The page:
Thursday, November 18, 2004

Chasing the Undecided Voter

Christopher Hayes exposes some disconcerting truths about undecided voters in the current online issue of The New Republic. Drawing on seven weeks of volunteer campaigning in Wisconsin leading up to the election, he concludes with these key points:

  1. Undecided voters aren't as rational as you think.
  2. Undecided voters do care about politics; they just don't enjoy politics.
  3. A disturbing number of undecided voters are crypto-racist isolationists.
  4. The worse things got in Iraq, the better things got for Bush.
  5. Undecided voters don't think in terms of issues.

Coupled with the misologist Bush-supporters who still overwhelmingly think that al Qaeda had ties with Iraq, this does not bode well for the republic.

Monday, November 15, 2004

Bush Mandate?

What is a mandate? provides the following definitions:
  1. An authoritative command or instruction.
  2. A command or an authorization given by a political electorate to its representative.
  3. A commission from the League of Nations authorizing a member nation to administer a territory.
  4. A region under such administration.
  5. An order issued by a superior court or an official to a lower court.
  6. A contract by which one party agrees to perform services for another without payment.

But in American politics, the term refers to the popular consent of the public manifested through a national election for the presidency and congress. As we learn of more Bush cabinet resignations this week, and today's resignation of Secretary of State (SOS) Colin Powell, it is best to remember that President Bush has claimed he was given a mandate from the 2004 election. Let's put this in perspective, shall we?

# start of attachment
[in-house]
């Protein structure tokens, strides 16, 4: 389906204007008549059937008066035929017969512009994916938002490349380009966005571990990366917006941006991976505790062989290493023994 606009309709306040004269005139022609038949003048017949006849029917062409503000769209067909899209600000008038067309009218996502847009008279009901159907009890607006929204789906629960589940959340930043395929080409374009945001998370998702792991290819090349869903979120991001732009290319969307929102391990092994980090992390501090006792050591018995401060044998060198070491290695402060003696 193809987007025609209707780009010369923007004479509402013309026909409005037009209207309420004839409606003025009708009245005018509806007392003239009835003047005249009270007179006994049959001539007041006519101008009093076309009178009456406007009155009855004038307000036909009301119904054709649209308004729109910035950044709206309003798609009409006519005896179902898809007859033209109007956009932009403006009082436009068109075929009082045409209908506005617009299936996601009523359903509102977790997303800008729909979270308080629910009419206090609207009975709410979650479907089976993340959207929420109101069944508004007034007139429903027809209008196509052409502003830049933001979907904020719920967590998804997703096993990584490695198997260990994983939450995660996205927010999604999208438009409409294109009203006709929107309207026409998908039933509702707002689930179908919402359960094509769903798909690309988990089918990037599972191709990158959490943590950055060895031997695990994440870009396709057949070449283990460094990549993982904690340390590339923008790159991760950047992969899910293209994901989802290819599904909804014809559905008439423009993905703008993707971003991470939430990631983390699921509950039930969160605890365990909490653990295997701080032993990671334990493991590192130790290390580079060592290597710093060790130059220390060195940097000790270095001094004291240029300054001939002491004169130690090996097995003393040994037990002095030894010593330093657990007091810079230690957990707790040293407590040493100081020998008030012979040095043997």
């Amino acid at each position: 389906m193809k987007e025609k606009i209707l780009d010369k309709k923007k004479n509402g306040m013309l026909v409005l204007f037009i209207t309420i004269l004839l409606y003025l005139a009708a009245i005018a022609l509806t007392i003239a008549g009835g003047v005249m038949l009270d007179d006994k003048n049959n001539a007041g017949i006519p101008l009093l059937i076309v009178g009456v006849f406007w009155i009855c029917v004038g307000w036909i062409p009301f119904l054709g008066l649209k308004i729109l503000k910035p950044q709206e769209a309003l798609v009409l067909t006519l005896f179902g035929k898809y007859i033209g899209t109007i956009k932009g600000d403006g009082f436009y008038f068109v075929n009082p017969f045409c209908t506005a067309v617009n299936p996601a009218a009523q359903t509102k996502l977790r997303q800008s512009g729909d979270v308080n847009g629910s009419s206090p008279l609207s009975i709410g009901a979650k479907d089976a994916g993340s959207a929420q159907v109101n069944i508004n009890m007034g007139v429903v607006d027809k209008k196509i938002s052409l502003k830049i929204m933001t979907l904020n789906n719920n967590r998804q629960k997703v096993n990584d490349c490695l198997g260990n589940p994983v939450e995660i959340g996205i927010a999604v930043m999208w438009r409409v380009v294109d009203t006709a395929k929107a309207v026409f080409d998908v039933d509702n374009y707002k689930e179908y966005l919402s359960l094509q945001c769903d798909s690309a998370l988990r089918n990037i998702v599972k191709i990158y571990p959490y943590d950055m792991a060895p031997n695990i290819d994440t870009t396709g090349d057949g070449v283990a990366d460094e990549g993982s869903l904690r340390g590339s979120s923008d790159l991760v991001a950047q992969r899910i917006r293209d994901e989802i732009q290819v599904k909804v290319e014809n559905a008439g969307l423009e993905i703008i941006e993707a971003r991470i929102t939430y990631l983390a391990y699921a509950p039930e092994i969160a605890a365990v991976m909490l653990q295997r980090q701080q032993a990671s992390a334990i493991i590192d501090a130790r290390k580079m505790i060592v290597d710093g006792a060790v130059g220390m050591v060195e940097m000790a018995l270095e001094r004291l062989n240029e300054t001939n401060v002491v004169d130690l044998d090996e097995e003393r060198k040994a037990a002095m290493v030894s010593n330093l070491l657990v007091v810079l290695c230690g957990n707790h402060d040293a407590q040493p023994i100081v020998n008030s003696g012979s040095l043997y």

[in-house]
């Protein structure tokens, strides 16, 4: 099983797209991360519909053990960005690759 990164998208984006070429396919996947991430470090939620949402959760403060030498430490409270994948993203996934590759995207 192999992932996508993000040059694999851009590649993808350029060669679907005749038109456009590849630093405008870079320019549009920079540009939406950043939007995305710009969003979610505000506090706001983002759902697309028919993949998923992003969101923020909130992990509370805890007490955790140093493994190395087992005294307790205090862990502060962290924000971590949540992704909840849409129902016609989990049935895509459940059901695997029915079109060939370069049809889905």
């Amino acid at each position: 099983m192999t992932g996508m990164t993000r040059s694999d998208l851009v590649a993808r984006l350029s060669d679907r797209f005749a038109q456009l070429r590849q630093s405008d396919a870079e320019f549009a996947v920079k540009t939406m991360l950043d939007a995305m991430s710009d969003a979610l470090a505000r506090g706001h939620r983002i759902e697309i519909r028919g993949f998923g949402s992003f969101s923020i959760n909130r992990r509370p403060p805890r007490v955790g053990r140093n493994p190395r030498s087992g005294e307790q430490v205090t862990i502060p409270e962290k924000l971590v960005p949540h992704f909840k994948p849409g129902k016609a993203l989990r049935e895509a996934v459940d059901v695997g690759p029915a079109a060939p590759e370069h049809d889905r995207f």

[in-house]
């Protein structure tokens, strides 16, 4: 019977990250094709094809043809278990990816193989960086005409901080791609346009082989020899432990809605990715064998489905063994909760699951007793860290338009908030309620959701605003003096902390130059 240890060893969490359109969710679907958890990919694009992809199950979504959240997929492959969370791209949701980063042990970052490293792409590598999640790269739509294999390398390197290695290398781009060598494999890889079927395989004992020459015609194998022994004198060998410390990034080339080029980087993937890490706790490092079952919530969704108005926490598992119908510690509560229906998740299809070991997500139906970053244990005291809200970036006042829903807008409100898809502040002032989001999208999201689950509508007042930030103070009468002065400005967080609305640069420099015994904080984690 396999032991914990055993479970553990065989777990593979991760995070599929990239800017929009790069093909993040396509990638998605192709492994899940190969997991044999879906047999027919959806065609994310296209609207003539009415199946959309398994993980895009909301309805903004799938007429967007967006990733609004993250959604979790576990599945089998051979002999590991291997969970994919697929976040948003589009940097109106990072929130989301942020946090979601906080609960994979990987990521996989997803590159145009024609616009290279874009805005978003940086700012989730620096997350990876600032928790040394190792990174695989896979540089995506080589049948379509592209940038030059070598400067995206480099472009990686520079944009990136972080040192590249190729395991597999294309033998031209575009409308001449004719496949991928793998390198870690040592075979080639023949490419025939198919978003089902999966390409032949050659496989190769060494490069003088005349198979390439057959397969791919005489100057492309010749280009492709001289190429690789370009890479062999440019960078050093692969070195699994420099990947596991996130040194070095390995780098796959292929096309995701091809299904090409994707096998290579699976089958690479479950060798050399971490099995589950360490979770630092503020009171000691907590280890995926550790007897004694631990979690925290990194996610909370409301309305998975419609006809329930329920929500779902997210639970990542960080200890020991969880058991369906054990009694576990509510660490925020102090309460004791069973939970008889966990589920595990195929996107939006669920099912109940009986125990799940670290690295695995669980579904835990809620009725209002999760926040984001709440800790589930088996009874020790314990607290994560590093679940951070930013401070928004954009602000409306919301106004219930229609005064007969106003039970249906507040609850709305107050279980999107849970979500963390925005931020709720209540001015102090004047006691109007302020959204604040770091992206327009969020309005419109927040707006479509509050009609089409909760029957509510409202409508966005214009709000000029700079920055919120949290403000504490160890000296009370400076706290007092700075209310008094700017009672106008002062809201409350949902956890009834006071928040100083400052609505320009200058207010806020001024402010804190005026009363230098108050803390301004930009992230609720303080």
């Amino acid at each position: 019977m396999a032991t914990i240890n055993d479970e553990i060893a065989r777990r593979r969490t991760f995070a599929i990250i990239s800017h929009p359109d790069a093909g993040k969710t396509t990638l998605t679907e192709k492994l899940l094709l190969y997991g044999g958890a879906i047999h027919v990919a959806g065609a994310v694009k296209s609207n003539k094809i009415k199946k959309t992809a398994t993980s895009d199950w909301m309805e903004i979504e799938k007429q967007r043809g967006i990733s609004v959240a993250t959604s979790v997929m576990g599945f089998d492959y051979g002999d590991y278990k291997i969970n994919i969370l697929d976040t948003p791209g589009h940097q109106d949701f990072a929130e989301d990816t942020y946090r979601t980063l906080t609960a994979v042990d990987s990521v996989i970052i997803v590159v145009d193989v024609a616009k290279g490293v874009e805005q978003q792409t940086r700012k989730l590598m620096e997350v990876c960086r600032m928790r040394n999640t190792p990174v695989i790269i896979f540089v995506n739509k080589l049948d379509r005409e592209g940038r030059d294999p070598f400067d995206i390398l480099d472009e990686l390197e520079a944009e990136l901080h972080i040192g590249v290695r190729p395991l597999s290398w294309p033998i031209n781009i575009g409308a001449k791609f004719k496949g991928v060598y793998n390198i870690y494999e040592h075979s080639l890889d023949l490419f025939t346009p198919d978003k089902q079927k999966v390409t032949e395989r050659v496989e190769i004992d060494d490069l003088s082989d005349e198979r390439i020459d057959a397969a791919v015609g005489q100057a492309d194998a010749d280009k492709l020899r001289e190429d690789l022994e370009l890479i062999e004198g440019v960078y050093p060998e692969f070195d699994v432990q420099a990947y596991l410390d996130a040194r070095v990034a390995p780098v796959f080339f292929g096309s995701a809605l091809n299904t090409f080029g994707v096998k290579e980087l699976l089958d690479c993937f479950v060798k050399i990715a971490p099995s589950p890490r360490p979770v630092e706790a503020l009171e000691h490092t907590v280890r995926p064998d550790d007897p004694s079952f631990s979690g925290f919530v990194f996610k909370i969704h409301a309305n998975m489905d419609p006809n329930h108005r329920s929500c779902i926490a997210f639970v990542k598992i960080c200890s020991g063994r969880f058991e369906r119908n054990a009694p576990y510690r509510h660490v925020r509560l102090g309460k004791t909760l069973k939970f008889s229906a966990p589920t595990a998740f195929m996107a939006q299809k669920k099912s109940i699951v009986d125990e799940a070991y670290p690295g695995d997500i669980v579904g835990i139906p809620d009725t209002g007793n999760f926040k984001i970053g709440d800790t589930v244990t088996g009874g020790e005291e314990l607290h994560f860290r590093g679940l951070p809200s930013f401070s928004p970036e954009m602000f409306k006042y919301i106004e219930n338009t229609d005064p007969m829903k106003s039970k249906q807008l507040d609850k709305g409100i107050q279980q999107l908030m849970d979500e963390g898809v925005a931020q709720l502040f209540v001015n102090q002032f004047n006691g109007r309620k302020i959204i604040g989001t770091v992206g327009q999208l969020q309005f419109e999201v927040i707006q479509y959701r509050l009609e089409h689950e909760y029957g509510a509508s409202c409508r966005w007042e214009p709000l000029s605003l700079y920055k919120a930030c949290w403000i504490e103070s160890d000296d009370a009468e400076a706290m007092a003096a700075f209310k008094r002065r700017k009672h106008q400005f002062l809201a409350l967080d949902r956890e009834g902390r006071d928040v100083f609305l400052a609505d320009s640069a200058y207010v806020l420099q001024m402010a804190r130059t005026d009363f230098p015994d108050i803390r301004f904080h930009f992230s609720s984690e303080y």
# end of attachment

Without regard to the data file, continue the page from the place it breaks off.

The following sample of recent federal elections show the winner's total count margin over the major party challenger and the more important margin of victory in the electoral college:

  • 1976 Jimmy Carter +1,682,790 votes/+57 electoral votes
  • 1980 Ronald Reagan +7,407,813 votes/+440 electoral votes
  • 1984 Ronald Reagan +16,877,890 votes/+512 electoral votes
  • 1988 George H.W. Bush +7,077,023 votes/+310 electoral votes
  • 1992 Bill Clinton +5,805,344 votes/+202 electoral votes
  • 1996 Bill Clinton +8,203,602 votes/+220 electoral votes
  • 2000 George Bush -543,895 votes/+5 electoral votes
  • 2004 George Bush +3,359,939 votes/+20 electoral votes (totals not yet determined)

Clearly, the popular use of "mandate" shows that since 1976, George Bush the Second won with the slimmest total count margin since Jimmy Carter, and with fewer electoral votes than any other president in the last thirty years, save his dubious win in 2000.

Friday, November 12, 2004

The Big Picture

I've been hearing lots of talk about the "odds" of something happening, especially with the election. With that in mind, I looked up some data from the National Safety Council on causes of death in one calendar year for US residents (from 2001). Some of the more interesting results are:

Ignition or melting of nightwear (1 in 57,018,763)
Bus occupant (1 in 7,705,238)
Pedestrian (1 in 46,960)
Fall on same level from slipping, tripping, and stumbling (1 in 505,485)
Earthquake or other earth movement (1 in 10,181,922)

Contrast that to the odds of winning some lotteries:

Multi-state Powerball (1 in 120,526,770)
California Super Lotto (1 in 41,416,353)
California Fantasy Five (1 in 575,757)

Lessons? I guess I'll have to start working from home, cease walking on sidewalks, and find some place to live other than California (or, in new-governor speak, "Kahlifornia").

Worthwhile Anthro Reviews